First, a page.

[ ep-uhk or, esp. British, ee-pok ]
/ ˈɛp ək or, esp. British, ˈi pɒk /


a particular period of time marked by distinctive features, events, etc.: The treaty ushered in an epoch of peace and good will.
the beginning of a distinctive period in the history of anything: The splitting of the atom marked an epoch in scientific discovery.
a point of time distinguished by a particular event or state of affairs; a memorable date: His coming of age was an epoch in his life.
Geology. any of several divisions of a geologic period during which a geologic series is formed.Compare age(def 12).
  1. an arbitrarily fixed instant of time or date, usually the beginning of a century or half century, used as a reference in giving the elements of a planetary orbit or the like.
  2. the mean longitude of a planet as seen from the sun at such an instant or date.
Physics. the displacement from zero at zero time of a body undergoing simple harmonic motion.

Origin of epoch

1605–15; < New Latin epocha < Greek epochḗ pause, check, fixed time, equivalent to ep- ep- + och- (variant stem of échein to have) + noun suffix

Related forms

sub·ep·och, nounsu·per·ep·och, noun

Can be confused

epic epoch

Synonym study

1. See age.
Dictionary.com Unabridged Based on the Random House Unabridged Dictionary, © Random House, Inc. 2019

Examples from the Web for epoch

British Dictionary definitions for epoch


/ (ˈiːpɒk) /


a point in time beginning a new or distinctive periodthe invention of nuclear weapons marked an epoch in the history of warfare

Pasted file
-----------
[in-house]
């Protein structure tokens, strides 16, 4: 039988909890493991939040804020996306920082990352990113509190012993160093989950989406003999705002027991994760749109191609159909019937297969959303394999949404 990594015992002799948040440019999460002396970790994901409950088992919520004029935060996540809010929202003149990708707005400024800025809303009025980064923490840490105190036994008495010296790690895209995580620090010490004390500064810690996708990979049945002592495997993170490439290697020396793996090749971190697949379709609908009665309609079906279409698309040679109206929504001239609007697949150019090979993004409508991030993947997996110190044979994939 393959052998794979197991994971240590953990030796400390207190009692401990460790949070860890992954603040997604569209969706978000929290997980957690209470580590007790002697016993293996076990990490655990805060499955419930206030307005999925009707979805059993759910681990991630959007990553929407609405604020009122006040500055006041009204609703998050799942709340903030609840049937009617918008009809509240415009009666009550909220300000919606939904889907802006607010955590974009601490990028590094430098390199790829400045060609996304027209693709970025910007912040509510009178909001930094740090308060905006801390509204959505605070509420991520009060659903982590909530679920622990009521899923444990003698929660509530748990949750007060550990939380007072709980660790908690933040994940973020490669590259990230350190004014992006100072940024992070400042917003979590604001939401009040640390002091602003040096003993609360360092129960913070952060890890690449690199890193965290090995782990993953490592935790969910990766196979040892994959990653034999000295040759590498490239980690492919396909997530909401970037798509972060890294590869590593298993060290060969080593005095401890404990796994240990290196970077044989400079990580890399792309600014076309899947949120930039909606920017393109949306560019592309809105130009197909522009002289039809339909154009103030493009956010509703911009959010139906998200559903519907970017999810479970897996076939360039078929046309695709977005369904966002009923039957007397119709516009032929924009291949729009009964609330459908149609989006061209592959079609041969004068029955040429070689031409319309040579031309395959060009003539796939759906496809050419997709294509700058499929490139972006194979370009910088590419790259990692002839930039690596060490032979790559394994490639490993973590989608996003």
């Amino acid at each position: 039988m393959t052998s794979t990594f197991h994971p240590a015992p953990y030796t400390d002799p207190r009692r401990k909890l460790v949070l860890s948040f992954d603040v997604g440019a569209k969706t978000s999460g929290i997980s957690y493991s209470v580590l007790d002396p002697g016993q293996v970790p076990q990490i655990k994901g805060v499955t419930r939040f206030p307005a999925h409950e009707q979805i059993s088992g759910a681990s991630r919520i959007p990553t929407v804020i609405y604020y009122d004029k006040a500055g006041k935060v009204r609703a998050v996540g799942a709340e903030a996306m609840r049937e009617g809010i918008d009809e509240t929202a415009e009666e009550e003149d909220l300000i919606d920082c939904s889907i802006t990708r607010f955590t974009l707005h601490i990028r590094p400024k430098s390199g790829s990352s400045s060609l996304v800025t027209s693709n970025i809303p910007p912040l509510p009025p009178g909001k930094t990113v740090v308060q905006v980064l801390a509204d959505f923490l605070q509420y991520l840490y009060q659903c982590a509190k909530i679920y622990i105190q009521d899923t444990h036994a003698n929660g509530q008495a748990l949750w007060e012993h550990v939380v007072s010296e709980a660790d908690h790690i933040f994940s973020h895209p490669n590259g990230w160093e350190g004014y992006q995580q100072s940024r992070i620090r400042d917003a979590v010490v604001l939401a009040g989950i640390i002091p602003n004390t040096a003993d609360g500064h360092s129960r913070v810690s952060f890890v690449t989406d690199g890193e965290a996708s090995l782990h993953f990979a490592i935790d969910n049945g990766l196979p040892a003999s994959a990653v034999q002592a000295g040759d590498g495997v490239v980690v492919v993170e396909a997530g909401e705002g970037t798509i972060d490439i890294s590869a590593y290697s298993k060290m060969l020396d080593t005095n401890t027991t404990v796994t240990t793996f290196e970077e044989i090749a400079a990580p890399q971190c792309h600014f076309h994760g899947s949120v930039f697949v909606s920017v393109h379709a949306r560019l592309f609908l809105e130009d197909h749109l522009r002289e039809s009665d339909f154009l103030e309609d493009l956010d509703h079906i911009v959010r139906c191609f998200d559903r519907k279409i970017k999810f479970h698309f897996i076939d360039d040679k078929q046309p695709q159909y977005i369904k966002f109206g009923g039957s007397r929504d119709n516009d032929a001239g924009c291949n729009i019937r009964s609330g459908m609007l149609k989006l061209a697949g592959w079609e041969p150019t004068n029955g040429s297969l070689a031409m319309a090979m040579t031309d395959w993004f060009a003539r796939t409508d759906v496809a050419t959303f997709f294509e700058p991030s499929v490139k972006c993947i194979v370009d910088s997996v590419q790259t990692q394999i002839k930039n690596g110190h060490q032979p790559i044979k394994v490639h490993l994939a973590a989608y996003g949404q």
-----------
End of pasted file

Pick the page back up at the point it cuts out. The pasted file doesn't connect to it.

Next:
a long period of time marked by some predominant or typical characteristic; era
astronomy a precise date to which information, such as coordinates, relating to a celestial body is referred
geology a unit of geological time within a period during which a series of rocks is formedthe Pleistocene epoch
physics the displacement of an oscillating or vibrating body at zero time

Derived Forms

epochal (ˈɛpˌɒkəl), adjectiveepochally, adverb

Word Origin for epoch

C17: from New Latin epocha, from Greek epokhē cessation; related to ekhein to hold, have
Collins English Dictionary - Complete & Unabridged 2012 Digital Edition © William Collins Sons & Co. Ltd. 1979, 1986 © HarperCollins Publishers 1998, 2000, 2003, 2005, 2006, 2007, 2009, 2012

Science definitions for epoch


[ ĕpək, ēpŏk′ ]

The shortest division of geologic time. An epoch is a subdivision of a period.
The American Heritage® Science Dictionary Copyright © 2011. Published by Houghton Mifflin Harcourt Publishing Company. All rights reserved.